COLUMBUS - The precedent-setting merger of the University of Toledo and the Medical University of Ohio into the third-largest university in the state's budget stayed in the fast lane yesterday as the Ohio House unanimously blessed the union.
The bill next goes to the Senate, where the fast pace is expected to continue.
"It's never been a matter of legislators spending months and months trying to tell MUO and UT how to work together," said Sen. Randy Gardner (R., Bowling Green). "It doesn't surprise me there's been this kind of cooperation with the collaboration.."
The bill, sponsored by Reps. Mark Wagoner (R., Ottawa Hills) and Peter Ujvagi (D., Toledo), creates a single institution with a $650 million annual budget, 21,000 students, more than 6,800 employees, and more than $60 million in combined research dollars.
"It's good precedent for colleges and universities around the state to see that there are opportunities to combine resources to create efficiencies that can be reinvested in becoming excellent in what you do and provide a more affordable product," House Speaker Jon Husted (R., Kettering) said.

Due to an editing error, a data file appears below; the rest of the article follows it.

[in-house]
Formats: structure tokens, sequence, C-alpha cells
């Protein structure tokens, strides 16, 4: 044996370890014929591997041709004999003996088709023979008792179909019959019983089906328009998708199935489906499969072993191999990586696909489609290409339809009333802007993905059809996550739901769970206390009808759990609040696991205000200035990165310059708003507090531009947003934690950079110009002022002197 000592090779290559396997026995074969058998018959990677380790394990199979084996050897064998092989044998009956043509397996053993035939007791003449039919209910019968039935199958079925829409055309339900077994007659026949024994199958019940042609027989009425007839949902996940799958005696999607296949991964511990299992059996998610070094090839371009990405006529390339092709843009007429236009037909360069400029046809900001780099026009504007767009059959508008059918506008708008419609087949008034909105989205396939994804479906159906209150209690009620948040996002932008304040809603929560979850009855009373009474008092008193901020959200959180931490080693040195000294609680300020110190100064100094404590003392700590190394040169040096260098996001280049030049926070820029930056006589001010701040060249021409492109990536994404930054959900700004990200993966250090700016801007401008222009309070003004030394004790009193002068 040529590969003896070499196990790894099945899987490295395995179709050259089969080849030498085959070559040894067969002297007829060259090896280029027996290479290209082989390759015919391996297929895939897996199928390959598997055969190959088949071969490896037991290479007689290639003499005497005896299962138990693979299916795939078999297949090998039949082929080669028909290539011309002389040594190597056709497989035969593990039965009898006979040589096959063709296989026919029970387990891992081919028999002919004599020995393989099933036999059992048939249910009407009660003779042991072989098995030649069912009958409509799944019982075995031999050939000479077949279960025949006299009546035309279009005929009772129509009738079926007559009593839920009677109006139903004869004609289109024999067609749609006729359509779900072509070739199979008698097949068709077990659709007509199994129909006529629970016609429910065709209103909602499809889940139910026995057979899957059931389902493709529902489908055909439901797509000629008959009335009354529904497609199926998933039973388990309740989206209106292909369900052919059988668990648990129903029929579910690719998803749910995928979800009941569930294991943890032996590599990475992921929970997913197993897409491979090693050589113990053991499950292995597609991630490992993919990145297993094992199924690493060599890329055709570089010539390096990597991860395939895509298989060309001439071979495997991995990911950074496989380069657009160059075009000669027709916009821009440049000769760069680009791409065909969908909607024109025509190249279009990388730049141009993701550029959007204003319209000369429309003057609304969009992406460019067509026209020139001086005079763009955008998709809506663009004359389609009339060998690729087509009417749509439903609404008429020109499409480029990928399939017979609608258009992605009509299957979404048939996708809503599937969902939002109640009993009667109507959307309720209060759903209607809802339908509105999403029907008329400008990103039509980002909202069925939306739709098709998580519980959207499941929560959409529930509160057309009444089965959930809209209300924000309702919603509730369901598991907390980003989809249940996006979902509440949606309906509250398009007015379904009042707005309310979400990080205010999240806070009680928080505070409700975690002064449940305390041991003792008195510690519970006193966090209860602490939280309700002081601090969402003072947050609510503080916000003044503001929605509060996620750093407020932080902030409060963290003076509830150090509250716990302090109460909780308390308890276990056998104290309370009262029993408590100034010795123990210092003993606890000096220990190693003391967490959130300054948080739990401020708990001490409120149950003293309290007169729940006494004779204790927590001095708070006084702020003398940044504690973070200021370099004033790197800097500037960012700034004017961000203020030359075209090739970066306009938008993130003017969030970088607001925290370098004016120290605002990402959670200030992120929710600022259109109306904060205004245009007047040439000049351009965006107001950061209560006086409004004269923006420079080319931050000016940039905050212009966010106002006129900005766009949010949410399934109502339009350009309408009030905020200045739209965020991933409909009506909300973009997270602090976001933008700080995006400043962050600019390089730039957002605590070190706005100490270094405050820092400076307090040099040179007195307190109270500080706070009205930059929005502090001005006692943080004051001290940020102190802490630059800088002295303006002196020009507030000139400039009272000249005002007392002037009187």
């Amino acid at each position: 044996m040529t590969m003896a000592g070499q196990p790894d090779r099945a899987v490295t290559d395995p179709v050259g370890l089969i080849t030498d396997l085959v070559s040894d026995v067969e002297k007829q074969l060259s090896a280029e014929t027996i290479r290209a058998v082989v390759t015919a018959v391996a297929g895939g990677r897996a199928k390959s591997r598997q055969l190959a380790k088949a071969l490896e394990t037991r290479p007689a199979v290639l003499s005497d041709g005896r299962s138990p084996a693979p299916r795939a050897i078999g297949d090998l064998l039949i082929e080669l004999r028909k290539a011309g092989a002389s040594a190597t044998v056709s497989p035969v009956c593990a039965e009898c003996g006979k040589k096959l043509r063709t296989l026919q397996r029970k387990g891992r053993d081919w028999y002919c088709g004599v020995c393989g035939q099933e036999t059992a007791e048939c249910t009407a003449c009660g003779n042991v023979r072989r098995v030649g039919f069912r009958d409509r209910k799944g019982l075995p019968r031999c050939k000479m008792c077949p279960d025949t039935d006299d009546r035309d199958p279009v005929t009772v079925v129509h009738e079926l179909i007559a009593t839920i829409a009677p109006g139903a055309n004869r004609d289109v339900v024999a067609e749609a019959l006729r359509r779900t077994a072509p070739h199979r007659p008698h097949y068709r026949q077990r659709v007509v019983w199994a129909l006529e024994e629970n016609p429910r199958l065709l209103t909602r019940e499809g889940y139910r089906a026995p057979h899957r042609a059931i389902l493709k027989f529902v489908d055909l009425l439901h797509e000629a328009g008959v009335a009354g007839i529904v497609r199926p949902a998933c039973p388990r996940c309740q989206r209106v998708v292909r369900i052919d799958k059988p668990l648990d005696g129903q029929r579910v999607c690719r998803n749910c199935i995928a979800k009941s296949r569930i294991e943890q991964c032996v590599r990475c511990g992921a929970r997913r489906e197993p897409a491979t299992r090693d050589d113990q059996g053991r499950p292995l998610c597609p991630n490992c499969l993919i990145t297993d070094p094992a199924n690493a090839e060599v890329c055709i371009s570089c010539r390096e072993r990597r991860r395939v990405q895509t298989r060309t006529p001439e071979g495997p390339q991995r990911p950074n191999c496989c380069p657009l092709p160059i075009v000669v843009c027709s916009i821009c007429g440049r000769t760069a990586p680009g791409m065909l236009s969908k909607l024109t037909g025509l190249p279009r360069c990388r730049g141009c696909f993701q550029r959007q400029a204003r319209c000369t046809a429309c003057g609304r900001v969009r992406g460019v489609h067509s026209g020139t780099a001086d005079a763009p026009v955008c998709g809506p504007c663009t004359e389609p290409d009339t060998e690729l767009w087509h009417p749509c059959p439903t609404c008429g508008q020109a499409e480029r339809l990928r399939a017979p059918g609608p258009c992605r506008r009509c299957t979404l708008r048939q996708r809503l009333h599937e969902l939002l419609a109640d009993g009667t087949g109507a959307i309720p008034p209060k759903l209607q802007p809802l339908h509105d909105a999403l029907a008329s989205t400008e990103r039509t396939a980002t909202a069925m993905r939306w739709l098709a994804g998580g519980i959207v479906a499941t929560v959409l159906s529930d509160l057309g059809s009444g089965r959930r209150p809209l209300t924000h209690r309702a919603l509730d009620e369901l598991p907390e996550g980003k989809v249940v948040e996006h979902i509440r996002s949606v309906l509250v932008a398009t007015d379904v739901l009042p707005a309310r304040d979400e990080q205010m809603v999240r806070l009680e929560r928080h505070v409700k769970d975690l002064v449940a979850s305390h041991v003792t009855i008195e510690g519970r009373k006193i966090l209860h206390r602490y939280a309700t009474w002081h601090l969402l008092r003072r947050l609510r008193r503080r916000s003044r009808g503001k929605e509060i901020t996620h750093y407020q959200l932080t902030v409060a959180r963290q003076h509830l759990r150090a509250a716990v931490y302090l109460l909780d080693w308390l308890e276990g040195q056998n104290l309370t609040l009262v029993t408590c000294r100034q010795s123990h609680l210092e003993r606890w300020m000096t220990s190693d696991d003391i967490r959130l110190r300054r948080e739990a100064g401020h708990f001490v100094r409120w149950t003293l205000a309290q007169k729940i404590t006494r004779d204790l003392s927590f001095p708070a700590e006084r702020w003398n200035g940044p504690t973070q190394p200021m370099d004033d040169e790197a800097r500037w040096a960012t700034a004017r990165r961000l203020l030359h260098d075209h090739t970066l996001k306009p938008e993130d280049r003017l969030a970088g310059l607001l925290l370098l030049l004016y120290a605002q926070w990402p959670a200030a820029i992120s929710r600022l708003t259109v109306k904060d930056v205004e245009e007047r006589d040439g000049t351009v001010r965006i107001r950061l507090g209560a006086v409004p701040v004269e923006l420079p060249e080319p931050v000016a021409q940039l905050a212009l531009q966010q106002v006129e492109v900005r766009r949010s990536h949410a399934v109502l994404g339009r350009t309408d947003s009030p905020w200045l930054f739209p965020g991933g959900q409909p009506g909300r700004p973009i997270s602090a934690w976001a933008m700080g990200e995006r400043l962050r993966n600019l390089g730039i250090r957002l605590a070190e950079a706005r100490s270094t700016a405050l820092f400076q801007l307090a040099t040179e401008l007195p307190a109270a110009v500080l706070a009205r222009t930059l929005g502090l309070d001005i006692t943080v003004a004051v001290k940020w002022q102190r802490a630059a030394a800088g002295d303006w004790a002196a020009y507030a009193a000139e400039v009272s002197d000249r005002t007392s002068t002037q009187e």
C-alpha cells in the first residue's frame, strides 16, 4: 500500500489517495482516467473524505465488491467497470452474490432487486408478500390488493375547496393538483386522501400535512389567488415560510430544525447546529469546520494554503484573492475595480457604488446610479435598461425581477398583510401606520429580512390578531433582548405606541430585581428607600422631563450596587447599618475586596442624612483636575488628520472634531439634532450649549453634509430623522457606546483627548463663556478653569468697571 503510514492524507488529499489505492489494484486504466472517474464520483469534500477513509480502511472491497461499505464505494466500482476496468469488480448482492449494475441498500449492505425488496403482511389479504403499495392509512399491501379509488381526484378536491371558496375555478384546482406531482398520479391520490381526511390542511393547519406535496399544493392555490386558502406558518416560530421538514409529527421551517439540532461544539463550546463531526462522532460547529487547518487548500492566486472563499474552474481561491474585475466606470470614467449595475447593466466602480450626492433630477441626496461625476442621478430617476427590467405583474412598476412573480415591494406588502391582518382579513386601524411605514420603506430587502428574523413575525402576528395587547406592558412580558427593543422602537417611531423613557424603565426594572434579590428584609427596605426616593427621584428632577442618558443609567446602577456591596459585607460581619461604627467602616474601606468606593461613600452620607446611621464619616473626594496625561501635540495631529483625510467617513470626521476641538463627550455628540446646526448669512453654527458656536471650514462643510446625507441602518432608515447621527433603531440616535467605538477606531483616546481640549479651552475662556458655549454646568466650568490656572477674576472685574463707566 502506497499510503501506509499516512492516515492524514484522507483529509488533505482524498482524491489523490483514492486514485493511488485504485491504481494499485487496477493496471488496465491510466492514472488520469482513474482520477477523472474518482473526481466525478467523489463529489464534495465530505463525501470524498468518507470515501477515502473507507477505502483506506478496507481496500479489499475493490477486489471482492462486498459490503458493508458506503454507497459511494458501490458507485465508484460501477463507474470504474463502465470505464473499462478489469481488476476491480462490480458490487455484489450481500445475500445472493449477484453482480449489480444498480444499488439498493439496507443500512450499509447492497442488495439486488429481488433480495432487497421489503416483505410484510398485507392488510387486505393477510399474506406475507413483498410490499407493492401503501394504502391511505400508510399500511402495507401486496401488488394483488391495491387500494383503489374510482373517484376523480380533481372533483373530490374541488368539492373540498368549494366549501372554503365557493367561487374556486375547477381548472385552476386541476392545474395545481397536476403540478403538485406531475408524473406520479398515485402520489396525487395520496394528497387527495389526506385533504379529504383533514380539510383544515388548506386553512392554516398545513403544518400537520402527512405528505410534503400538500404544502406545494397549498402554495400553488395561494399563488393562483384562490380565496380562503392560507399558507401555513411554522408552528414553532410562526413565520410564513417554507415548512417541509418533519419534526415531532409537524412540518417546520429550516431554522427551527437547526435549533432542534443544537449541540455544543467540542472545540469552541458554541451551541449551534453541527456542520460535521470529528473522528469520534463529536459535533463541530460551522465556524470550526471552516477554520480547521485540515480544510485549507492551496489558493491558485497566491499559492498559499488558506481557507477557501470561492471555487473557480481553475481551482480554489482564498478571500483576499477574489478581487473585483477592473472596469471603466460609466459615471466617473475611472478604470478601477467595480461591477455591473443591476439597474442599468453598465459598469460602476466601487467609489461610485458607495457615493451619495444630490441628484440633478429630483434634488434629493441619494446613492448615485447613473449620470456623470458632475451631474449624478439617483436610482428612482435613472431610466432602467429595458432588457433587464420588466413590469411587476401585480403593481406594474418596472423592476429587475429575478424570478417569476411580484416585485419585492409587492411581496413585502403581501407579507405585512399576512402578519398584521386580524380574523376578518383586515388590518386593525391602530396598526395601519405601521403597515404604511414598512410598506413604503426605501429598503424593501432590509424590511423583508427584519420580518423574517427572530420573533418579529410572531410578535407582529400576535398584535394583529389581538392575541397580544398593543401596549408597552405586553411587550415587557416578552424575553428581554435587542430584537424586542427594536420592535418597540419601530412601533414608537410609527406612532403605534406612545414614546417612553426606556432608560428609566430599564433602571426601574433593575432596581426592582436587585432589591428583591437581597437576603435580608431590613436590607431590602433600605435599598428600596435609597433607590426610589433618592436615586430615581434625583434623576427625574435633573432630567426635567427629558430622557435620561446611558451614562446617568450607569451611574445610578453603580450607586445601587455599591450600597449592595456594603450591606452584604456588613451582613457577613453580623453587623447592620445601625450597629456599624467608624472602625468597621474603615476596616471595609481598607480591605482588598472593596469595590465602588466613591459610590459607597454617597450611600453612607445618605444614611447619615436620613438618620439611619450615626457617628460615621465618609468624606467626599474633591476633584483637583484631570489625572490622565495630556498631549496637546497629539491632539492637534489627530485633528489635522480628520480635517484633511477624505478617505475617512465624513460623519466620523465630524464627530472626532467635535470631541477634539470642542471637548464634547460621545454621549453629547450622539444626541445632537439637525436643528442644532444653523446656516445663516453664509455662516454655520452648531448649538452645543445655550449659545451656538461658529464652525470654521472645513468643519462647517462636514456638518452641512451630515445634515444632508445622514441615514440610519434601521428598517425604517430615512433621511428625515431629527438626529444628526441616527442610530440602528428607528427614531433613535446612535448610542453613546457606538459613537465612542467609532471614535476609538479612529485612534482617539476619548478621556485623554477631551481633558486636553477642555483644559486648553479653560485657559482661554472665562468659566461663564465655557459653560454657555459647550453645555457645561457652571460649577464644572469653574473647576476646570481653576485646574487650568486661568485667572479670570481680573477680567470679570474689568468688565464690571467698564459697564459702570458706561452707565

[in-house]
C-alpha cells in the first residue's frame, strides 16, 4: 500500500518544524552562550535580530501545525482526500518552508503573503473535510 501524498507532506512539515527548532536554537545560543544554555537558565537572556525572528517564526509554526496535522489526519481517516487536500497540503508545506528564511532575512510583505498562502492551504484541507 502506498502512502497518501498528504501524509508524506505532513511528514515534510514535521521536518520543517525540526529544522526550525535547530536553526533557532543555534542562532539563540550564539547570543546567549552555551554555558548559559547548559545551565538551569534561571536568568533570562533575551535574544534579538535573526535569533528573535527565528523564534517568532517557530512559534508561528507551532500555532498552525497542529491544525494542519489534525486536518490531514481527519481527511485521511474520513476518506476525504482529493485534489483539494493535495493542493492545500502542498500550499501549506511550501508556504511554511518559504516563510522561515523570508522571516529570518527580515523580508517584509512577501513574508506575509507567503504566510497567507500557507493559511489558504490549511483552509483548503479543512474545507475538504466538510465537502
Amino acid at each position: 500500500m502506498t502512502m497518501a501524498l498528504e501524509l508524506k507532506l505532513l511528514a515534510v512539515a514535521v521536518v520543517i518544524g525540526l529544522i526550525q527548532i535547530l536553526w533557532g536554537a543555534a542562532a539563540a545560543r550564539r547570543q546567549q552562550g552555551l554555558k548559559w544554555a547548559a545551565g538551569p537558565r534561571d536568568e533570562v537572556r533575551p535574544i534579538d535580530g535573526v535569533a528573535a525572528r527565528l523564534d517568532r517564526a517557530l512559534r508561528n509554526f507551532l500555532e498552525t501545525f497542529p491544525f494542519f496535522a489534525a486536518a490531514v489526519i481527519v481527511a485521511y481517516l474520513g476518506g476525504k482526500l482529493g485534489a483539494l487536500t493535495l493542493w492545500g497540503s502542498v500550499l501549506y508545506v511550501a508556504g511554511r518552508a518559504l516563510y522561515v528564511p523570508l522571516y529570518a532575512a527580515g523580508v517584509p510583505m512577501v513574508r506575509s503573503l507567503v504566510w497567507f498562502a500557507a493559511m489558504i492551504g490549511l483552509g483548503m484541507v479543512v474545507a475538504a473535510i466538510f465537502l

In terms of size of budget, the new UT will be third only to Ohio State University and the University of Cincinnati, which also have medical schools. The merger's backers are banking that the marriage will make the new and improved university a major player when it comes to research grants and job creation.
The merger is scheduled to take effect on July 1, but won't be truly complete until July 2, 2014, when the merged board of trustees will have been whittled from 17 members to nine.
Rep. Chuck Calvert (D., Medina), chairman of the House Finance and Appropriations Committee, defended the bill's rapid pace. The measure cleared the House less than a month after its introduction.
"Seldom has there been a bill submitted to the Finance and Appropriations committee that was so well thought out," he said. "Both the sponsors, Representative Wagoner and Representative Ujvagi, did their homework on this piece of legislation. Every question that was brought to the sponsors was adequately addressed."
Mr. Ujvagi noted the irony that the merger bill reached the House floor the same day that both the House and Senate honored the late Rep. James "Barney" Quilter of Toledo.
Mr. Quilter, who died in August, was credited with helping to create the then-Medical College of Ohio in 1964. He was the longest-serving speaker pro tem in House history, at a time when the chamber was controlled by Democrats.
Mr. Husted announced that a grove of pear trees and a granite bench will be dedicated in his memory at Maumee Bay State Park, which Mr. Quilter was also credited with helping to create.
The House yesterday also voted unanimously to set a 35-mph speed limit in all unincorporated areas of North Bass, Middle Bass, and South Bass islands. The bill, sponsored by Sen. Randy Gardner (R., Bowling Green), is headed for Gov. Bob Taft's desk.
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